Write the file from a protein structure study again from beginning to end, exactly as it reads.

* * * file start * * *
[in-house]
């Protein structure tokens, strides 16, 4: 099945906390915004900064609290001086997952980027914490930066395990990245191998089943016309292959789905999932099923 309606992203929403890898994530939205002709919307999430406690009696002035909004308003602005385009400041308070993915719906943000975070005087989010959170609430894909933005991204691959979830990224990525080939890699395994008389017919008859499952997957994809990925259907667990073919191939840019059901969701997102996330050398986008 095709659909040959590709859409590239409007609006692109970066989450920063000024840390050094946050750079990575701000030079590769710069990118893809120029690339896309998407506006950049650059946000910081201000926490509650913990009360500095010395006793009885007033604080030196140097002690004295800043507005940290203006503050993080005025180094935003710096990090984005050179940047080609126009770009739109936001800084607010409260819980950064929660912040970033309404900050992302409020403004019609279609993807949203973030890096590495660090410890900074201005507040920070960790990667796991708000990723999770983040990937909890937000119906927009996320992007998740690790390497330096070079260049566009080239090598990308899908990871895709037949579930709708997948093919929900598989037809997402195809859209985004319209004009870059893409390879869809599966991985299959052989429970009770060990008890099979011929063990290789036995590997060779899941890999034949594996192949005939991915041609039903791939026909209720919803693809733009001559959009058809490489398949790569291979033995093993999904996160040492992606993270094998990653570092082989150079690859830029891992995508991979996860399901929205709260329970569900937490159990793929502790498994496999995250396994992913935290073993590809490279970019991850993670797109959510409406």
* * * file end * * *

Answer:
[in-house]
């Protein structure tokens, strides 16, 4: 099945906390915004900064609290001086997952980027914490930066395990990245191998089943016309292959789905999932099923 309606992203929403890898994530939205002709919307999430406690009696002035909004308003602005385009400041308070993915719906943000975070005087989010959170609430894909933005991204691959979830990224990525080939890699395994008389017919008859499952997957994809990925259907667990073919191939840019059901969701997102996330050398986008 095709659909040959590709859409590239409007609006692109970066989450920063000024840390050094946050750079990575701000030079590769710069990118893809120029690339896309998407506006950049650059946000910081201000926490509650913990009360500095010395006793009885007033604080030196140097002690004295800043507005940290203006503050993080005025180094935003710096990090984005050179940047080609126009770009739109936001800084607010409260819980950064929660912040970033309404900050992302409020403004019609279609993807949203973030890096590495660090410890900074201005507040920070960790990667796991708000990723999770983040990937909890937000119906927009996320992007998740690790390497330096070079260049566009080239090598990308899908990871895709037949579930709708997948093919929900598989037809997402195809859209985004319209004009870059893409390879869809599966991985299959052989429970009770060990008890099979011929063990290789036995590997060779899941890999034949594996192949005939991915041609039903791939026909209720919803693809733009001559959009058809490489398949790569291979033995093993999904996160040492992606993270094998990653570092082989150079690859830029891992995508991979996860399901929205709260329970569900937490159990793929502790498994496999995250396994992913935290073993590809490279970019991850993670797109959510409406």